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Martin McDonagh is worried. He’s just slagged off a former artistic director of the Royal Court Theatre… but is concerned he didn’t do it well enough.
He shakes his head. ‘The thing is I wanna slag him off, but I want to be precise and smart and say exactly what I mean and I don’t think I did that.’
The individual in question severed the fruitful relationship between the Court – the UK’s premiere new writing theatre – and McDonagh – the most caustically funny voice of his generation – after apparently dismissing the playwright’s largely Ireland-set work as ‘all a bit “Father Ted”.’
‘The last hangmen were these pub landlords in the north of England. The play is as much about celebrity as it is about hanging.’
McDonagh walked away from the Court, and that worked out fine for him: he won an Olivier for 2003’s ‘The Pillowman’ (we can expect a revival next year), then scored screen success with ‘In Bruges’ and ‘Seven Psychopaths’.
But then he wrote a brilliant new play, ‘Hangmen’, set in ’60s Lancashire on the day that the death penalty was abolished. He wanted it staged quickly, and the Court – under new boss Vicky Featherstone – had a gap in its schedule. ‘You can’t hold a grudge against a building,’ he says. ‘Well, you can, but it’s a bit mean.’
Brit-Irish McDonagh has a reputation for shooting his mouth off, and I suppose it’s justified. But he’s also thoughtful and charming, the odd controversial utterance symptomatic of scrupulous honesty as much as anything else.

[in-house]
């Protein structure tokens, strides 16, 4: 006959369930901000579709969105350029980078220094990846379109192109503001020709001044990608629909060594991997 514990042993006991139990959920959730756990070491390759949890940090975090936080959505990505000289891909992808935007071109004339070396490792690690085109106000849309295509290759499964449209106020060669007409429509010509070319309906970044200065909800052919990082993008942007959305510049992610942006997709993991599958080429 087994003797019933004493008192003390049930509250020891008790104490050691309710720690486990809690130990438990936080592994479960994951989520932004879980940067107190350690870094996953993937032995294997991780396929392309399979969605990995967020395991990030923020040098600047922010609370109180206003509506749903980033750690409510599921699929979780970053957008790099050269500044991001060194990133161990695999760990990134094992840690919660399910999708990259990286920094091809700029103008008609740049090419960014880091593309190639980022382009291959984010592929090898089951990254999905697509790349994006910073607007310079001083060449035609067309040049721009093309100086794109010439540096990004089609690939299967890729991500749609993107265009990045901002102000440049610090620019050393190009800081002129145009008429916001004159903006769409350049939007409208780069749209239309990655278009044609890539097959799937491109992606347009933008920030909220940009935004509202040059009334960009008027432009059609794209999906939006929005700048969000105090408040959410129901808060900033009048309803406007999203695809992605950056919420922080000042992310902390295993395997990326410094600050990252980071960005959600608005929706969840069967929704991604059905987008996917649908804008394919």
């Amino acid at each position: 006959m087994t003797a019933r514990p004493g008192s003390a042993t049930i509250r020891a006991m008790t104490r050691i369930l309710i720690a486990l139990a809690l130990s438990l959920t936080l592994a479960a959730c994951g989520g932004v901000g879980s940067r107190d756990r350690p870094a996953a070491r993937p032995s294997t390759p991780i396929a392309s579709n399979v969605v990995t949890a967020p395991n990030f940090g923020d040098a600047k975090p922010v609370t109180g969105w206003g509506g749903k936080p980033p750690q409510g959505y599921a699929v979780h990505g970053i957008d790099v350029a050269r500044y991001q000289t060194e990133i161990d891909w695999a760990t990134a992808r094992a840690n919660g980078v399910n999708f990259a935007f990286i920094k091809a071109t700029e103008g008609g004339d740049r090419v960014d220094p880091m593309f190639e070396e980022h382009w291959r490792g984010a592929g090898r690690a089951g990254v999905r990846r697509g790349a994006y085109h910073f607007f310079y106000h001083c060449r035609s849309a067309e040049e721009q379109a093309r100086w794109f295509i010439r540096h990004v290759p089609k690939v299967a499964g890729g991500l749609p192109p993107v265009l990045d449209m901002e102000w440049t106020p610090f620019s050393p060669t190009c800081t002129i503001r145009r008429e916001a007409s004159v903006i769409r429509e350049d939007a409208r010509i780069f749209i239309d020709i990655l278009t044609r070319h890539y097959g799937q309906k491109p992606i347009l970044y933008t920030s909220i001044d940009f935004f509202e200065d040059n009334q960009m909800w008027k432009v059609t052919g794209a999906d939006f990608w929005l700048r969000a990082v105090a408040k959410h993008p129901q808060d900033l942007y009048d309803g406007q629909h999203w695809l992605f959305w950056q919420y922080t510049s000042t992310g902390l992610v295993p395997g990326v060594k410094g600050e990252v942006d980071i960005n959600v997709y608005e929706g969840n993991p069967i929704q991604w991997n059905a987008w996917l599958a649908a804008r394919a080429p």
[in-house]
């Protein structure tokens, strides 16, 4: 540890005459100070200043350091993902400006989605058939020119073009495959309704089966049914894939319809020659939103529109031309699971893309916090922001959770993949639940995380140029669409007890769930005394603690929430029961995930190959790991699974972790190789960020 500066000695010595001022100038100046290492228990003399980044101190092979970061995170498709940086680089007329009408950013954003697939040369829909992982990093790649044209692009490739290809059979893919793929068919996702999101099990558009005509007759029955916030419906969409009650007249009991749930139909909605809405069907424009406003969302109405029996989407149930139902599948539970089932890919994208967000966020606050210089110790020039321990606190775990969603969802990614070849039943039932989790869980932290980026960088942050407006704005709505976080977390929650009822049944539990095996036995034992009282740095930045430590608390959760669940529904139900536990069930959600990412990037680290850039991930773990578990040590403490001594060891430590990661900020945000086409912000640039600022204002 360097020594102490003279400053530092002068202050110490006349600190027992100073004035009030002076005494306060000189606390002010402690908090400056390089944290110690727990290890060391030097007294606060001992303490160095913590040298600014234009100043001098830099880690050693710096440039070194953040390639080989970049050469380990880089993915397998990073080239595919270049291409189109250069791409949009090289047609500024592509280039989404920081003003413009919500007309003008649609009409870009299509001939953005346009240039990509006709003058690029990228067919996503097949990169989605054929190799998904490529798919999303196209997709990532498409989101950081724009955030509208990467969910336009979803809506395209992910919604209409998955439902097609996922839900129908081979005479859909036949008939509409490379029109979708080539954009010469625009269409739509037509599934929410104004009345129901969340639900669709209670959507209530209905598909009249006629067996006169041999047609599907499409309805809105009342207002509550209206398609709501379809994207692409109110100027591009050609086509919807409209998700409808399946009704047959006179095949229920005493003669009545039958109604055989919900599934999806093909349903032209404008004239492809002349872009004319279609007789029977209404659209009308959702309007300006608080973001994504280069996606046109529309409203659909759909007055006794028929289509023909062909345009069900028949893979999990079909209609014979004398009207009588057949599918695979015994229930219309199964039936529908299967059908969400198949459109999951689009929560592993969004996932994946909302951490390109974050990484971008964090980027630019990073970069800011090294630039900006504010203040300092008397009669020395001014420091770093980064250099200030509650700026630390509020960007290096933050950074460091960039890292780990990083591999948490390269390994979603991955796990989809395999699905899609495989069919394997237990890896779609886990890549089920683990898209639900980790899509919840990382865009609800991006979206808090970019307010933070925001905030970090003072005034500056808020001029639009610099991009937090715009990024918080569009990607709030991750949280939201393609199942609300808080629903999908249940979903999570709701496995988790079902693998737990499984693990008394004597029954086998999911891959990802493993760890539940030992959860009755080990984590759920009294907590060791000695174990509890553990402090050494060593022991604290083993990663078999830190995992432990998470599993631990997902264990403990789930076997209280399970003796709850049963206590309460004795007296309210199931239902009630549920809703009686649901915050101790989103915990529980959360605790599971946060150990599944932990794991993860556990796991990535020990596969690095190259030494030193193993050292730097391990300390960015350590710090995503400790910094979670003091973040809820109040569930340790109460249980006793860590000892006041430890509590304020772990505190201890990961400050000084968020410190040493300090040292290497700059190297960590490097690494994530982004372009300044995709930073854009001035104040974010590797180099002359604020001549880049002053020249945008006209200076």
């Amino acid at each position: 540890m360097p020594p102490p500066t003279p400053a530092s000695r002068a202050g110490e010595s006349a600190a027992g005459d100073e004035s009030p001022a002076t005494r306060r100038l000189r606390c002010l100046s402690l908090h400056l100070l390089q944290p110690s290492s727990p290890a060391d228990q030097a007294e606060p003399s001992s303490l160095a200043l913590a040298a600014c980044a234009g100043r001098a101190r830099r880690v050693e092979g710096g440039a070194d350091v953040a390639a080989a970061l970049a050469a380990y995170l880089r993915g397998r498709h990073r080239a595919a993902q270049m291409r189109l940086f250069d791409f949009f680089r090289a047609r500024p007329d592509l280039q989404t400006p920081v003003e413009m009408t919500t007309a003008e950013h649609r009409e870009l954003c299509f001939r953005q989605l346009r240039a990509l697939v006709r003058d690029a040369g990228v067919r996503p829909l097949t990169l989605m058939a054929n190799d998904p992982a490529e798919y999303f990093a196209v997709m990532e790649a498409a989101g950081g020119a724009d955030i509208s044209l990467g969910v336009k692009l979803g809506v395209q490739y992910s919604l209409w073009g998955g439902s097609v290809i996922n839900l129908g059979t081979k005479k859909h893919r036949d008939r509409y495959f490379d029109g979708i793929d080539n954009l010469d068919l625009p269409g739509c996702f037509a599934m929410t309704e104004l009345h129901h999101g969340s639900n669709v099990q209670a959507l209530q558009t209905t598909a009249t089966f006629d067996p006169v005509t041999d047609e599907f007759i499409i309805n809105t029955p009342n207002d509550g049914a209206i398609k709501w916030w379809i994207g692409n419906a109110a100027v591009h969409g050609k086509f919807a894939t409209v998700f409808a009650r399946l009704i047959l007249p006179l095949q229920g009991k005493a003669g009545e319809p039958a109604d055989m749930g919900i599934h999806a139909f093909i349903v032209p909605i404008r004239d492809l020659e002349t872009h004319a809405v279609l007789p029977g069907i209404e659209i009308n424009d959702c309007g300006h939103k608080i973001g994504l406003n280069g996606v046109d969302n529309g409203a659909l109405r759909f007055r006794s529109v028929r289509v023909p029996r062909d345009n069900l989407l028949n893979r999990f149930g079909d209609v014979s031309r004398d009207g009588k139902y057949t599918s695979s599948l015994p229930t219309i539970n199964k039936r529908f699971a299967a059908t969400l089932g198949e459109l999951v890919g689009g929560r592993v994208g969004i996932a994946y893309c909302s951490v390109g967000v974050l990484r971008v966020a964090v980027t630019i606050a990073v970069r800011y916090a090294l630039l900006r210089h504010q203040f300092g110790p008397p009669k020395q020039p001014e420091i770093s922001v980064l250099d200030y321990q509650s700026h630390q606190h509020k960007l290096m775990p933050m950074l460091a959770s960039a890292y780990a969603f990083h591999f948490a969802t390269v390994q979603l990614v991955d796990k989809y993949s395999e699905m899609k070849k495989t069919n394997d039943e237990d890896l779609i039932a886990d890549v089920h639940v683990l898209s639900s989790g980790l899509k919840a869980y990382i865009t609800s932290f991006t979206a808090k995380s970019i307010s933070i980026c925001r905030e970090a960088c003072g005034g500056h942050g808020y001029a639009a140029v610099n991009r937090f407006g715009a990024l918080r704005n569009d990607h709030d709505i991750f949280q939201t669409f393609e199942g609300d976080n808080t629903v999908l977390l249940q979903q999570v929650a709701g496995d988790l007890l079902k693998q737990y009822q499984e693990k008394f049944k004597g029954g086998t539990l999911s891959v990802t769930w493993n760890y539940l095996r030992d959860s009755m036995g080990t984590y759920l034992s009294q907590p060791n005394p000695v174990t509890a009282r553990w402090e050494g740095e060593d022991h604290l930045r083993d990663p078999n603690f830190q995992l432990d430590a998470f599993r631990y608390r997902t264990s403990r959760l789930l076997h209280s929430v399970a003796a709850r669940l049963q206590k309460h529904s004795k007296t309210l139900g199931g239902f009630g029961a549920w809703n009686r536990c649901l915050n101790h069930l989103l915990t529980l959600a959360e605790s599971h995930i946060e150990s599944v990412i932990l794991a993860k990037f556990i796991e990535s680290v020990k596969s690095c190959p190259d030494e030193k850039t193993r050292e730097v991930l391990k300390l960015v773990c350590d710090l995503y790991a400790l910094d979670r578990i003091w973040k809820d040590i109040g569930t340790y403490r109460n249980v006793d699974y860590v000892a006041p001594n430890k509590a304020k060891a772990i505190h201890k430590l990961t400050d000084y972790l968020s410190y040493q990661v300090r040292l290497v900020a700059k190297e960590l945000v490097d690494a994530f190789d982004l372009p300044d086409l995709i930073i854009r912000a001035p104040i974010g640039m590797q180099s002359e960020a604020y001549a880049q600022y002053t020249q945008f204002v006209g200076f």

And he’s in a good mood: ‘Hangmen’ was a sell-out, critically acclaimed hit at the Court and is about to transfer to Wyndham’s Theatre in the West End for a longer run. It stars David Morrissey as Harry, a pub landlord and newly retired hangman enjoying life as a local legend in his blokey, un-PC corner of Oldham – until one day in the early ’60s his past comes back to haunt him.
‘I was interested in the dark, murky England at that time,’ says McDonagh. ‘The idea that the end of hanging happened so recently, at the start of the supposedly swinging ’60s. But also the last hangmen were these pub landlords in the north of England. The play is as much about celebrity as it is about hanging.’
‘Hangmen’ is an stingingly funny and genuinely disturbing vision of an era that sits pointedly at odds with our folk memory of the ’60s. And it seems to have re-enthused McDonagh about theatre. ‘I wouldn’t call myself an anti-theatre person,’ he smiles. ‘Any more.’
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